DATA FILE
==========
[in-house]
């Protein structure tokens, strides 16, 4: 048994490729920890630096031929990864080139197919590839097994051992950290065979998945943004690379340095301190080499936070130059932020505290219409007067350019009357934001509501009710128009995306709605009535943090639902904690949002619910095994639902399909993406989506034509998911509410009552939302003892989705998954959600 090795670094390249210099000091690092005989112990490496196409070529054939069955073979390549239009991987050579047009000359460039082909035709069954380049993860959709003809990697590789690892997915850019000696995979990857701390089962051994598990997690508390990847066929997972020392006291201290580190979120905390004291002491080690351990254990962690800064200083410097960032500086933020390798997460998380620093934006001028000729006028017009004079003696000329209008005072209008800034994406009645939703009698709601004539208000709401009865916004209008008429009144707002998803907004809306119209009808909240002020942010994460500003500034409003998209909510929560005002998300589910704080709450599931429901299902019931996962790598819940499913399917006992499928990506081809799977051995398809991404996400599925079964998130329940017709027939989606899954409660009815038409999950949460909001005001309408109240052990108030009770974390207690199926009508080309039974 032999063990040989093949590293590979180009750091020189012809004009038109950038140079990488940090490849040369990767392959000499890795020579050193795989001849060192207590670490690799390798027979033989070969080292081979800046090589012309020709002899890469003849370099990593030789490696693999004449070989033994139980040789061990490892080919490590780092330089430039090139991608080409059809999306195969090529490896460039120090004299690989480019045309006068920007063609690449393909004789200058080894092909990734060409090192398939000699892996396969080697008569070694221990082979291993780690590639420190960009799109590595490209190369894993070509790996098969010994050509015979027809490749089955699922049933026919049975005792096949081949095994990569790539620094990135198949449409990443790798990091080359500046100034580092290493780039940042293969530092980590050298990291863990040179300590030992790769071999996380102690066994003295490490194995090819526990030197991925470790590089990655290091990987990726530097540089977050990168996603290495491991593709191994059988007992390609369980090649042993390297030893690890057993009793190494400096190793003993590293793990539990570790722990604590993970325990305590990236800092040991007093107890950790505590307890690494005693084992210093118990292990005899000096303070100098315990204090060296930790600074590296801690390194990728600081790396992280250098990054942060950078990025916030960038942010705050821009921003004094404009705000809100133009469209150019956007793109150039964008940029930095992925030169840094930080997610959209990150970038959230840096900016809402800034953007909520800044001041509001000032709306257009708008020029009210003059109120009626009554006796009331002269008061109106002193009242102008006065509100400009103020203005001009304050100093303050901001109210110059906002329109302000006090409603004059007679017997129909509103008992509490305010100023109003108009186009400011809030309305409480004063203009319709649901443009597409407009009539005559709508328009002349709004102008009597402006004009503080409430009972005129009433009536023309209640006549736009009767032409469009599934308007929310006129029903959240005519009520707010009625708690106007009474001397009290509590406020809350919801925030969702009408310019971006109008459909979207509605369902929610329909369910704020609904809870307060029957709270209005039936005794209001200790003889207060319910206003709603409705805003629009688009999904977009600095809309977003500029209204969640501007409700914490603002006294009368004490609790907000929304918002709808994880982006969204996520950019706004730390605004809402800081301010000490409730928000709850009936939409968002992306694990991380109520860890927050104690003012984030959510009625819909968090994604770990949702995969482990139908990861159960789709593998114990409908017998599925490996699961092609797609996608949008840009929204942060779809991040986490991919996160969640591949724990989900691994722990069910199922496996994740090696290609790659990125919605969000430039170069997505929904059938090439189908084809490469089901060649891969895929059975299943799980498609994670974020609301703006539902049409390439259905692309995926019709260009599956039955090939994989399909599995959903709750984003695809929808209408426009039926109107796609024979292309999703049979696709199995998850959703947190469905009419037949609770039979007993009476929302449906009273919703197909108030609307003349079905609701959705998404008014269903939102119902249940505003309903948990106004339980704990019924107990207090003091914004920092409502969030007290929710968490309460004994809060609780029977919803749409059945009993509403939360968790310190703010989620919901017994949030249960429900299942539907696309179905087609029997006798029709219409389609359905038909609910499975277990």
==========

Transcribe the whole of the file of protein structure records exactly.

[in-house]
């Protein structure tokens, strides 16, 4: 048994490729920890630096031929990864080139197919590839097994051992950290065979998945943004690379340095301190080499936070130059932020505290219409007067350019009357934001509501009710128009995306709605009535943090639902904690949002619910095994639902399909993406989506034509998911509410009552939302003892989705998954959600 090795670094390249210099000091690092005989112990490496196409070529054939069955073979390549239009991987050579047009000359460039082909035709069954380049993860959709003809990697590789690892997915850019000696995979990857701390089962051994598990997690508390990847066929997972020392006291201290580190979120905390004291002491080690351990254990962690800064200083410097960032500086933020390798997460998380620093934006001028000729006028017009004079003696000329209008005072209008800034994406009645939703009698709601004539208000709401009865916004209008008429009144707002998803907004809306119209009808909240002020942010994460500003500034409003998209909510929560005002998300589910704080709450599931429901299902019931996962790598819940499913399917006992499928990506081809799977051995398809991404996400599925079964998130329940017709027939989606899954409660009815038409999950949460909001005001309408109240052990108030009770974390207690199926009508080309039974 032999063990040989093949590293590979180009750091020189012809004009038109950038140079990488940090490849040369990767392959000499890795020579050193795989001849060192207590670490690799390798027979033989070969080292081979800046090589012309020709002899890469003849370099990593030789490696693999004449070989033994139980040789061990490892080919490590780092330089430039090139991608080409059809999306195969090529490896460039120090004299690989480019045309006068920007063609690449393909004789200058080894092909990734060409090192398939000699892996396969080697008569070694221990082979291993780690590639420190960009799109590595490209190369894993070509790996098969010994050509015979027809490749089955699922049933026919049975005792096949081949095994990569790539620094990135198949449409990443790798990091080359500046100034580092290493780039940042293969530092980590050298990291863990040179300590030992790769071999996380102690066994003295490490194995090819526990030197991925470790590089990655290091990987990726530097540089977050990168996603290495491991593709191994059988007992390609369980090649042993390297030893690890057993009793190494400096190793003993590293793990539990570790722990604590993970325990305590990236800092040991007093107890950790505590307890690494005693084992210093118990292990005899000096303070100098315990204090060296930790600074590296801690390194990728600081790396992280250098990054942060950078990025916030960038942010705050821009921003004094404009705000809100133009469209150019956007793109150039964008940029930095992925030169840094930080997610959209990150970038959230840096900016809402800034953007909520800044001041509001000032709306257009708008020029009210003059109120009626009554006796009331002269008061109106002193009242102008006065509100400009103020203005001009304050100093303050901001109210110059906002329109302000006090409603004059007679017997129909509103008992509490305010100023109003108009186009400011809030309305409480004063203009319709649901443009597409407009009539005559709508328009002349709004102008009597402006004009503080409430009972005129009433009536023309209640006549736009009767032409469009599934308007929310006129029903959240005519009520707010009625708690106007009474001397009290509590406020809350919801925030969702009408310019971006109008459909979207509605369902929610329909369910704020609904809870307060029957709270209005039936005794209001200790003889207060319910206003709603409705805003629009688009999904977009600095809309977003500029209204969640501007409700914490603002006294009368004490609790907000929304918002709808994880982006969204996520950019706004730390605004809402800081301010000490409730928000709850009936939409968002992306694990991380109520860890927050104690003012984030959510009625819909968090994604770990949702995969482990139908990861159960789709593998114990409908017998599925490996699961092609797609996608949008840009929204942060779809991040986490991919996160969640591949724990989900691994722990069910199922496996994740090696290609790659990125919605969000430039170069997505929904059938090439189908084809490469089901060649891969895929059975299943799980498609994670974020609301703006539902049409390439259905692309995926019709260009599956039955090939994989399909599995959903709750984003695809929808209408426009039926109107796609024979292309999703049979696709199995998850959703947190469905009419037949609770039979007993009476929302449906009273919703197909108030609307003349079905609701959705998404008014269903939102119902249940505003309903948990106004339980704990019924107990207090003091914004920092409502969030007290929710968490309460004994809060609780029977919803749409059945009993509403939360968790310190703010989620919901017994949030249960429900299942539907696309179905087609029997006798029709219409389609359905038909609910499975277990």